16-bit composer electro game music music review

12 Followers/Meteo Xavier – “Meteocrity Vol.1” Review

Composer 12 Followers/Meteo Xavier released a fantastic album called “Meteocrity Vol.1” which follows the traits of a classic video game soundtrack right down to the core.

Opener “Tempest Rush” is like an J-RPG opening FMV sequence full to bursting of energy and enthusiasm in a 16/32 bit Gust Team type way. It paves for pseudo menu screen “Caveat Emptor” which mysteriously meanders its charms through your ears. Sounding all the 16bit battle rage, “Bitter End to a Thatched Ray of Light” is an uprising storm the castle type track. A harpsichord synth leads the main melody with a complex percussive track going nuts in the background – it really is a celebration of classic old skool battle themes.

“Five is Average” seems to step back a generation to real 8-bits and less. It’s perfectly laid out across the speakers to avoid any hiss and the melody is complete with a synth solo and real charm. A favourite definitely. “Bright Dreams of an Empty Vessel” reminds me of the classic days of MIDI when vgmidi used to rule my days of listening. The fun harp MIDI and no thrills approach is endearing and it focuses you on just enjoying the melody. “Wealth of Knowledge” is a cute twee track with woodwinds and harpsichords chirping away. It’s as bouncy as it is sweet and strikes a perfect balance between a wall of sound and emoting a feeling.

“Asymmetrical Conflict” reminds me of Grandia. It’s the harmonic guitar lead and the organs over such a big stomping beat that really drives this track forward. “Lofty Goals for a Forest Epitaph” has a fantastic free-flowing guitar riff and an upbeat tempo which is unusual for a track that has all the hallmarks of a forest theme. As a result it’s another favourite from the album.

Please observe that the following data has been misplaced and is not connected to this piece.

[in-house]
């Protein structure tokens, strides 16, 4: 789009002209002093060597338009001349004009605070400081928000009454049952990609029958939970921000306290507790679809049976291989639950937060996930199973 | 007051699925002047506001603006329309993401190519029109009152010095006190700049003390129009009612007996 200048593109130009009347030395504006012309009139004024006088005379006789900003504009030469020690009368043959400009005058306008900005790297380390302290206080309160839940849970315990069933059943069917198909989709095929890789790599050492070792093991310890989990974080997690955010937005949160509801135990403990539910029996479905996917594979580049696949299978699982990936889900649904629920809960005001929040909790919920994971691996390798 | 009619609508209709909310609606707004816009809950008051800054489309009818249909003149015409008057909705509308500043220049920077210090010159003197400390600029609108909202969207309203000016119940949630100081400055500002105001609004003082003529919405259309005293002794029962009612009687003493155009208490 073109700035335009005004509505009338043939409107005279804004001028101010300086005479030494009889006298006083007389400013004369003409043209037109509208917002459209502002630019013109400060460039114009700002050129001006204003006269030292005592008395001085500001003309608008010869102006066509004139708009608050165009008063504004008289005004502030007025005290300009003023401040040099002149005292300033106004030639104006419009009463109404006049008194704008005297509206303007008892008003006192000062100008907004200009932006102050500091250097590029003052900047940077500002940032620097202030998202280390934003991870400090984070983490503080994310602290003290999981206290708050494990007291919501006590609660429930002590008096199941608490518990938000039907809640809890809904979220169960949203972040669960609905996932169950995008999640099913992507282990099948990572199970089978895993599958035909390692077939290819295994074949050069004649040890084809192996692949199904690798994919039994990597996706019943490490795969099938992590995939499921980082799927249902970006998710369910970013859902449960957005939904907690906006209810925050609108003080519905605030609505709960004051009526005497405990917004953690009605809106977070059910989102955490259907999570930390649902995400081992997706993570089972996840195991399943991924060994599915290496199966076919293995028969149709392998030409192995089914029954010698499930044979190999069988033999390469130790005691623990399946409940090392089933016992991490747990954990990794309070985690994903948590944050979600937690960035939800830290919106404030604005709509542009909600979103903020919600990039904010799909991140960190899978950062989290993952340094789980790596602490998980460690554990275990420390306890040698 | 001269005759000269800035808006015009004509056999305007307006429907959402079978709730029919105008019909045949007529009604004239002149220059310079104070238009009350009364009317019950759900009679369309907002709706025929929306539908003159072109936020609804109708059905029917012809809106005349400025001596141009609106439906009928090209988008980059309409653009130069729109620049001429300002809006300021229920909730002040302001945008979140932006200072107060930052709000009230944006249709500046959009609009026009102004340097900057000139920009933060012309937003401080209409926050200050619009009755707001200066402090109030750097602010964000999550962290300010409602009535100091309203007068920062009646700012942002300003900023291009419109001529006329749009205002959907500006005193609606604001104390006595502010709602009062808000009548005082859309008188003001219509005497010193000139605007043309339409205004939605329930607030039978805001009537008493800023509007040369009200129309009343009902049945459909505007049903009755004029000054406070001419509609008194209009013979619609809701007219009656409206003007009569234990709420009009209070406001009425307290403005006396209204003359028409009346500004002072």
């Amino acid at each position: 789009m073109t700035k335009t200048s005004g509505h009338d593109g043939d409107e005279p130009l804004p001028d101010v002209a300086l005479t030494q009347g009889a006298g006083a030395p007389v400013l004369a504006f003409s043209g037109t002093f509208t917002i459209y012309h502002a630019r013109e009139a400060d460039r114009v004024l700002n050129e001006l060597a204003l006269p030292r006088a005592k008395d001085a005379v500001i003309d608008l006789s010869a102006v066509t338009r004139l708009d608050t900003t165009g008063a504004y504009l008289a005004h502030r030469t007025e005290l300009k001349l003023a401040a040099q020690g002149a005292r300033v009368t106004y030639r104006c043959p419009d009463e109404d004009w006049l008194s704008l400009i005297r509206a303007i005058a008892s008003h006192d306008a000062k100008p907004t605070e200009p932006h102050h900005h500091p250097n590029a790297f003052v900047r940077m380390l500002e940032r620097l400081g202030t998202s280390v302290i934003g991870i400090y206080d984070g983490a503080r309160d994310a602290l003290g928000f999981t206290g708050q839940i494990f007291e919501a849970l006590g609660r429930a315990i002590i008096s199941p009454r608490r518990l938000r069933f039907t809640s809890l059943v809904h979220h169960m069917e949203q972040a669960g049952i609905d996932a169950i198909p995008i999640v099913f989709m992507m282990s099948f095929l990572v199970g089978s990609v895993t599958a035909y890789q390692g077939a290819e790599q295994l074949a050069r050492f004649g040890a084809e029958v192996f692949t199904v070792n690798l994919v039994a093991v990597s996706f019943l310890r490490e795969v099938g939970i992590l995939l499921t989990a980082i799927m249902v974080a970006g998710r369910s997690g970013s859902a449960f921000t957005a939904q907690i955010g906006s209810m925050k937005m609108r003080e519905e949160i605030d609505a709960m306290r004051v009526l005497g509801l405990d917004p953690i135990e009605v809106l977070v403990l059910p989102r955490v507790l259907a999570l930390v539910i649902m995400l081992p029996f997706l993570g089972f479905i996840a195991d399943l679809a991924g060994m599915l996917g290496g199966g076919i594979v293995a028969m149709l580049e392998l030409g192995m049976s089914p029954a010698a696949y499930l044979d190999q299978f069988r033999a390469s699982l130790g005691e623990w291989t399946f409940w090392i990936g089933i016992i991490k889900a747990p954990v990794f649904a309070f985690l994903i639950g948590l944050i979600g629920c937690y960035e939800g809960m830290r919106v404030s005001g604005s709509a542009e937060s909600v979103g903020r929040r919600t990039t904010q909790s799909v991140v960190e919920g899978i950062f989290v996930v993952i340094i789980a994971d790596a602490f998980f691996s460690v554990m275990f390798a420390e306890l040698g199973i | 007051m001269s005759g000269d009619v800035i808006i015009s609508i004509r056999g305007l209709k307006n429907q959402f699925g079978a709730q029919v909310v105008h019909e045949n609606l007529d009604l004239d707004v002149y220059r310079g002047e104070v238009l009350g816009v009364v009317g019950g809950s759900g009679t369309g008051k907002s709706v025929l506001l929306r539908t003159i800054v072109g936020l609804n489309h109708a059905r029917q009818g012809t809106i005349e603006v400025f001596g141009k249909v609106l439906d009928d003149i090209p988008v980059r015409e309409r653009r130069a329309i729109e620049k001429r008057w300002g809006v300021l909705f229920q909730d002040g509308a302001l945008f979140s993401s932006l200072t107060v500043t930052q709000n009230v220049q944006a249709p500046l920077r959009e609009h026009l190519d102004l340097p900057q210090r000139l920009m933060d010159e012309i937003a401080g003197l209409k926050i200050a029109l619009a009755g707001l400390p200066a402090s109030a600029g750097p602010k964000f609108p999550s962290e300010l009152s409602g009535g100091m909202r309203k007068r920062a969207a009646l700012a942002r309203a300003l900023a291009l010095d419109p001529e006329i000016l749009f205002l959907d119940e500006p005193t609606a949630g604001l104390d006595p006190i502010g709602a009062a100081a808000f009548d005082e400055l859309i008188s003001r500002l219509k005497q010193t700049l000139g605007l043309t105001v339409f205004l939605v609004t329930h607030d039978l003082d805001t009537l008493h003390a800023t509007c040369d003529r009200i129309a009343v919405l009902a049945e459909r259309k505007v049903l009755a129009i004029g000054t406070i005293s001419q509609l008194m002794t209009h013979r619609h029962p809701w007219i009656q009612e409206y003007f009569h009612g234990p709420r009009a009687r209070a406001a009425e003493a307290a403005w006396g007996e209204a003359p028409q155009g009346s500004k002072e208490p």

“Colosses of Eygpt” is an interesting track in that it almost tries to avoid making a catchy melody and chords in favour of more obscure chord progressions and offbeat percussion. “Need Insurance? Get a Bullet” aside from having an awesome title is a more straightforward 16bit techno rock battle track and is a riot. “Red Dim Lights and Old Stories” is panpipe led but also heavily drum blasted and the result is an unusual blend of the ancient pipes and an over powering drumbeat which don’t sit well together but still stands out as a viable concept. “Lunar Eclipse Millenium” is another slightly abstract track with lots of tuned percussion playing out the main theme of the piece.

“Isolate the Variable” is a great understated track akin to a profile overview piece or a mission quest music piece. I really like its futuristic/retro juxtaposition with the synths used. “Vestigial Dance of Blades” is another battle-type track but this time peeling off the rockier edges and veering more to dance side, this works much better as a more accessible piece to the masses. “Exploring the Temporal Lobe With a Bomb in my Mouth” is another fine title but is actually one of the shortest tracks on the album and more a mood piece with a banjo playing a little tune over moody keyboard pads. It’s actually a very tightly woven tune and quite enjoyable.

“It Was Written on Your Tombstone” is one of your typical two chord tension pieces but with fun orchestral hits, bells and neat tricks floating all over the place to keep you amused. “The Heavenly Integer” is a lovely warm track of soft pads, synths and melodic harps wrapped up in a beautiful chord progression and an appreciation for letting everything breathe. I have listened to this song on repeat as part of a mood relaxation track – it’s just sublime. The album closes with the upbeat “Starry Knights” which is a sweet track that reminds me of something Hiroki Kikuta would have written. It’s euphoric and celebratory while feeling final and reminiscent at the same time – a great job with limited technology.

Meteocrity Vol.1 is a real bolt out the blue. With no game to place the tunes against I always find composers who write in the game music style particularly interesting as they have to create a mood based purely on melody alone. As a whole 12 Followers/Meteo Xavier does just that with some outstanding tracks that take form a real journey. I felt like I’d levelled up by the time the music stopped.

Leave a Reply

Your email address will not be published.

%d bloggers like this: